Around the ragged rocks of Dark Peak

Walk of the Month: Take a walk around the weird stone outcrops of the Peak District, says Mark Rowe. The views are great – if you’re lucky enough to visit on a clear day

Derwent Edge is popular with hikers of all ages and inclinations, and the reasons are obvious enough. In addition to some of the best views – on a clear day – that can be found in the Peak District, Derwent Edge is also the showcase for the region to flaunt its collection of wizened stone outcrops.

This is the Dark Peak, pitted with surreally shaped and strikingly named boulders, such as the Salt Cellar, Back Tor, the Cakes of Bread, and Wheel Stones, all formed by erosion of the strata of these sedimentary rocks.

Derwent Edge is the most northerly of the gritstone escarpments that flank the national park, yet despite its bleak appearance the influence of man is clear: in the land managed for red grouse shoots, and in the reservoirs far below that hide drowned villages.

This walk combines both elements. There is a rugged climb and some phenomenally boggy land to negotiate, but the effort is more than repaid. May is also a good month to visit because it features a change of shift in much of the wildlife and flora that can be found hereabouts.

The walk starts from the car park at Fairholmes by the Ladybower Reservoir. Follow the path north to pick up a track that passes in front of the dam wall and then, after the road bends to the right, bear left along a path up through the conifers to reach a gate by the east tower of the dam. Here, keep straight ahead along the road by the water's edge for about 1,200m by Hancock Wood, a mixture of pine, larch, beech and oak and home to several pairs of crossbills. You then reach a footpath signed for Bradfield and Strines, up Walkers Clough.

Follow the path as it meanders up the side of the flank of the hill, occasionally following yellow waymarkers past bilberry and heather and broken stone walls. You'll probably startle too many red grouse to count: the birds are managed for shooting but they are also crucial to how this part of the Peak District looks, nesting around the heather plants.

As the path finally levels off you come to a crossroads, where you keep ahead, again following the signpost for Strines. As you come to another broken wall, the path bears right and you make for a signpost and gate in the distance. Here, you keep ahead, once more following signs for Strines. Ignore a path coming in from the right, and bear left on the main track when a path branches off to the right.

The path then turns sharp right by the grouse butts to climb up a stepped and paved path through shoots of heather to Lost Lad Hillend, and a couple of hundred metres later, the cairn that marks Lost Lad. The mournful name recalls a shepherd boy who is said to have died here from exposure, but not before he had scrawled "lost lad" into the stone.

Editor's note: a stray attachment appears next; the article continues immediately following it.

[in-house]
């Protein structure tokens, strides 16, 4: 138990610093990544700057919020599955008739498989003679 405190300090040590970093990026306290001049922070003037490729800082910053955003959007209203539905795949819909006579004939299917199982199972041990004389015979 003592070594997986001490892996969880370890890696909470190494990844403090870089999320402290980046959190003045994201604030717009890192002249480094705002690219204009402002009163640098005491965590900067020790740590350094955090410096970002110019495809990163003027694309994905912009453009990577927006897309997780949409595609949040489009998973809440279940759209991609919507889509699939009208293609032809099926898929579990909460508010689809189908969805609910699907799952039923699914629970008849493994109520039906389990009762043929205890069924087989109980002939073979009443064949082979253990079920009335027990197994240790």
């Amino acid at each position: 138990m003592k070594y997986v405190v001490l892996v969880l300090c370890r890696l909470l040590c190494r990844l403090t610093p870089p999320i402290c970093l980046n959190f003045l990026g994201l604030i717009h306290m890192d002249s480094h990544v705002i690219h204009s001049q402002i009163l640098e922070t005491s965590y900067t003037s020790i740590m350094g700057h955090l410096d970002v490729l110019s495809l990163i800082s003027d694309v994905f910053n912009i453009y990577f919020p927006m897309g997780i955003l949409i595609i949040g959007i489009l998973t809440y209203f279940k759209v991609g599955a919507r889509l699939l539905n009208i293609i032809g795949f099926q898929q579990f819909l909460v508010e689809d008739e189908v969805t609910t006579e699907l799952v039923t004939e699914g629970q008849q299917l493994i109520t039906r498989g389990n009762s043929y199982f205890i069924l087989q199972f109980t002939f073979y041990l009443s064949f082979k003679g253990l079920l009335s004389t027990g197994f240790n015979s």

From here the path dips and climbs up to Back Tor, the first of the strangely shaped rock formations on Derwent Edge. In fine weather, there are few better views; when I made it here, visibility was down to 10 metres. This was no less atmospheric, with the unworldly boulders looming out of the mist and, thanks to the paved path, no need even for a compass. The occasional raven, kestrel, or peregrine falcon adds a thrilling dimension to the experience.

The path is clear, drilling along Derwent Edge for around two miles (3.5km), punctuated by rock formations. Down to the west are deep cloughs full of silver birch and upland oak. Also look out for mountain hare here. The Peak District is the most southerly location, and the only place in England, inhabited by mountain hares and they can often be spotted among the heather on the west flank of the hill that drops away from Dovestone Tor. Between Salt Cellar and White Tor you may see the first cotton grass of the season, thriving on the peaty flanks of Derwent Edge.

Finally, after passing Wheel Stones, the path continues to a junction and a signpost for Moscar and Derwent. Keep ahead and later gently descend to a junction of several paths. You need to take the second path on the right, down a steep, stony and rough trail. This then sweeps to the left to follow a drystone wall, and passes through forest and boggy ground to a gate. Here, turn right down the path and through another gate past a mill and bear left to the A57. Turn right and cross Ladybower Reservoir viaduct and then turn right, now following the road up the west side of the reservoir.

Keep on this road, or the waterside paths, for two miles to return to Fairholmes car park, and look out for buzzards above the woodlands of Hagg Side. Just before you reach the car park, you'll pass the remains of Fairholmes Farm, which survived here for 500 years before being demolished in 1945 to make way for the reservoir.

Compact facts

Distance: 10 miles

Time: 4-5 hours

OS Map: OL 1 G The Peak District Dark Peak Area

Mark Rowe stayed at the Yorkshire Bridge Inn, Bamford (01433 651361; yorkshire-bridge.co.uk), which offers double rooms from £90 per night, including breakfast.

How to get there

Cross Country Trains (crosscountry trains.co.uk) runs regular services to Chesterfield and Sheffield, from where bus and train services link to Bamford, Yorkshire Bridge, and Fairholmes.

Further information

For more details about the area, go to visitpeakdistrict.com.

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